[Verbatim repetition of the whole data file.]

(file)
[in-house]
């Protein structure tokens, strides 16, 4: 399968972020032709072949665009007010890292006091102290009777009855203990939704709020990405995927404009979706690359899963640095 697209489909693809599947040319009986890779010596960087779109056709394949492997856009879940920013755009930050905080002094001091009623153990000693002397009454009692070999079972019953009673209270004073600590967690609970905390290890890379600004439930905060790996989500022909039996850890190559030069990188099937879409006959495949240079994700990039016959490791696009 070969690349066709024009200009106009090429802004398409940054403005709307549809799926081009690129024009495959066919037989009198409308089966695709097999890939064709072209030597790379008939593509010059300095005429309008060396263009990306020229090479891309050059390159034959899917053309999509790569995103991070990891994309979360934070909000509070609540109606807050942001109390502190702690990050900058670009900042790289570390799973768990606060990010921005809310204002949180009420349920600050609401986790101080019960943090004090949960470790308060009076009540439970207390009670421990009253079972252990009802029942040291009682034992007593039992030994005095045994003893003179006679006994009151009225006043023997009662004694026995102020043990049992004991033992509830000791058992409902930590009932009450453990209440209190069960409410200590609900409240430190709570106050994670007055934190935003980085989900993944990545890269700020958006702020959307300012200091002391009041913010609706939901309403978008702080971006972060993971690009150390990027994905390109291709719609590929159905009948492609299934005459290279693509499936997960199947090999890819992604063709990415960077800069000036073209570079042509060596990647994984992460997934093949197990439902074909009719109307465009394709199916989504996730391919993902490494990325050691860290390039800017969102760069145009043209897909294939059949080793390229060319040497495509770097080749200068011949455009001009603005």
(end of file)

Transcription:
[in-house]
């Protein structure tokens, strides 16, 4: 399968972020032709072949665009007010890292006091102290009777009855203990939704709020990405995927404009979706690359899963640095 697209489909693809599947040319009986890779010596960087779109056709394949492997856009879940920013755009930050905080002094001091009623153990000693002397009454009692070999079972019953009673209270004073600590967690609970905390290890890379600004439930905060790996989500022909039996850890190559030069990188099937879409006959495949240079994700990039016959490791696009 070969690349066709024009200009106009090429802004398409940054403005709307549809799926081009690129024009495959066919037989009198409308089966695709097999890939064709072209030597790379008939593509010059300095005429309008060396263009990306020229090479891309050059390159034959899917053309999509790569995103991070990891994309979360934070909000509070609540109606807050942001109390502190702690990050900058670009900042790289570390799973768990606060990010921005809310204002949180009420349920600050609401986790101080019960943090004090949960470790308060009076009540439970207390009670421990009253079972252990009802029942040291009682034992007593039992030994005095045994003893003179006679006994009151009225006043023997009662004694026995102020043990049992004991033992509830000791058992409902930590009932009450453990209440209190069960409410200590609900409240430190709570106050994670007055934190935003980085989900993944990545890269700020958006702020959307300012200091002391009041913010609706939901309403978008702080971006972060993971690009150390990027994905390109291709719609590929159905009948492609299934005459290279693509499936997960199947090999890819992604063709990415960077800069000036073209570079042509060596990647994984992460997934093949197990439902074909009719109307465009394709199916989504996730391919993902490494990325050691860290390039800017969102760069145009043209897909294939059949080793390229060319040497495509770097080749200068011949455009001009603005």